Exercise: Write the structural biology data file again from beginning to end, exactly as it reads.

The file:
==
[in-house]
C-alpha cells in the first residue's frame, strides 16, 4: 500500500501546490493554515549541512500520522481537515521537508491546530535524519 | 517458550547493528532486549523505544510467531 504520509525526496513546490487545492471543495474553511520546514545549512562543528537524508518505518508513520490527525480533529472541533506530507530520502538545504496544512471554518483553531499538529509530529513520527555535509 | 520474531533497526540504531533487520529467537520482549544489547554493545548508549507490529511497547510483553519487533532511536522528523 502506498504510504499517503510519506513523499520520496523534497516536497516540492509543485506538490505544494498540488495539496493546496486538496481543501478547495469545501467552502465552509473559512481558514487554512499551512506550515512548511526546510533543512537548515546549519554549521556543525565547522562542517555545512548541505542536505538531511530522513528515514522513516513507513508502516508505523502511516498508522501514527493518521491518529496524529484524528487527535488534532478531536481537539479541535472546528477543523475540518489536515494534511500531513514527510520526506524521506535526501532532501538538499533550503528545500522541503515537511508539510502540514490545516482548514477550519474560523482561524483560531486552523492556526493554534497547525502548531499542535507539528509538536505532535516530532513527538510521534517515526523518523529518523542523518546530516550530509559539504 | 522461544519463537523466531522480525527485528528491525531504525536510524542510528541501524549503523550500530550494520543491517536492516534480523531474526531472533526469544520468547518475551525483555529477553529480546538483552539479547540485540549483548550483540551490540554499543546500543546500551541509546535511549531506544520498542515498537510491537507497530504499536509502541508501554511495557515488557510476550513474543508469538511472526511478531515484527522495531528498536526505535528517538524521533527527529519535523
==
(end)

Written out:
[in-house]
C-alpha cells in the first residue's frame, strides 16, 4: 500500500501546490493554515549541512500520522481537515521537508491546530535524519 | 517458550547493528532486549523505544510467531 504520509525526496513546490487545492471543495474553511520546514545549512562543528537524508518505518508513520490527525480533529472541533506530507530520502538545504496544512471554518483553531499538529509530529513520527555535509 | 520474531533497526540504531533487520529467537520482549544489547554493545548508549507490529511497547510483553519487533532511536522528523 502506498504510504499517503510519506513523499520520496523534497516536497516540492509543485506538490505544494498540488495539496493546496486538496481543501478547495469545501467552502465552509473559512481558514487554512499551512506550515512548511526546510533543512537548515546549519554549521556543525565547522562542517555545512548541505542536505538531511530522513528515514522513516513507513508502516508505523502511516498508522501514527493518521491518529496524529484524528487527535488534532478531536481537539479541535472546528477543523475540518489536515494534511500531513514527510520526506524521506535526501532532501538538499533550503528545500522541503515537511508539510502540514490545516482548514477550519474560523482561524483560531486552523492556526493554534497547525502548531499542535507539528509538536505532535516530532513527538510521534517515526523518523529518523542523518546530516550530509559539504 | 522461544519463537523466531522480525527485528528491525531504525536510524542510528541501524549503523550500530550494520543491517536492516534480523531474526531472533526469544520468547518475551525483555529477553529480546538483552539479547540485540549483548550483540551490540554499543546500543546500551541509546535511549531506544520498542515498537510491537507497530504499536509502541508501554511495557515488557510476550513474543508469538511472526511478531515484527522495531528498536526505535528517538524521533527527529519535523